The treatment of casual employees will generally depend on whether or not a P45 is produced by the employee, the length of the employment and the rate of pay, although special treatment applies to certain groups, as outlined below.
The pay of students working during their vacations is usually covered by personal allowances. Where the student, on a course in the UK, works solely for an employer during the vacations, a special procedure may be used. Use of form P38(S) will relieve the employer of the burden of operating PAYE in respect of such casual employees and relieve the student of the need to pay tax. However, it should be noted that this procedure applies only to tax. If the pay exceeds the NIC lower earnings limit, a deductions working sheet must be prepared to record the NIC.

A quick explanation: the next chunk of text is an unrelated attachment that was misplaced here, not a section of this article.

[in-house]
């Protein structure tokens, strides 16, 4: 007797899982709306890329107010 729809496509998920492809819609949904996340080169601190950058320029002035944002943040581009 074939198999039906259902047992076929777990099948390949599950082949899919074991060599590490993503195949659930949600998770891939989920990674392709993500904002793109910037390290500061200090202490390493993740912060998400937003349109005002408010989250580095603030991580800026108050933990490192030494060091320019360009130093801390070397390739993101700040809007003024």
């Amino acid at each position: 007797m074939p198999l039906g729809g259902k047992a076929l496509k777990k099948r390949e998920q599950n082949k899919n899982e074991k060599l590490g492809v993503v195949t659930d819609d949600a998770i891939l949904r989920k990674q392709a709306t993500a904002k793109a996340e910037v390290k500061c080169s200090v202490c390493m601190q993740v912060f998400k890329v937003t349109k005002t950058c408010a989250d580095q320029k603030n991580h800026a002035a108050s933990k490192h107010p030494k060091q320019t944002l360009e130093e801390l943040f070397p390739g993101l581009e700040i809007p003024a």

The P38(S) procedure (see above) should not generally be used for students on courses abroad unless they are sponsored by certain organisations, details of which are listed in the Employer’s Further Guide to PAYE and NICs.
By a 1984 agreement between the Revenue and the National Farmers’ Union, farmers have not had to operate PAYE on the pay of casuals whom they did not employ for more than a day, paid off in cash at the end of that day, and had no agreement or expectation to re-engage. In a press release of 29 May 1991, the Revenue announced a modified view of the agreement with the Farmers’ Union: an agreement for further employment exists only where there is a contract (which may be oral) for further employment. So when deciding whether tax should be deducted from a daily casual harvest workers’ pay, farmers no longer need consider whether they expect to offer the worker further employment.
Casual workers in the film, video, TV and radio industries
HMRC have agreed that certain workers in these industries, provided they fall into specific categories, are correctly assessable under Sch. D. The Contributions Agency (now NICO) has also accepted this status for NIC purposes.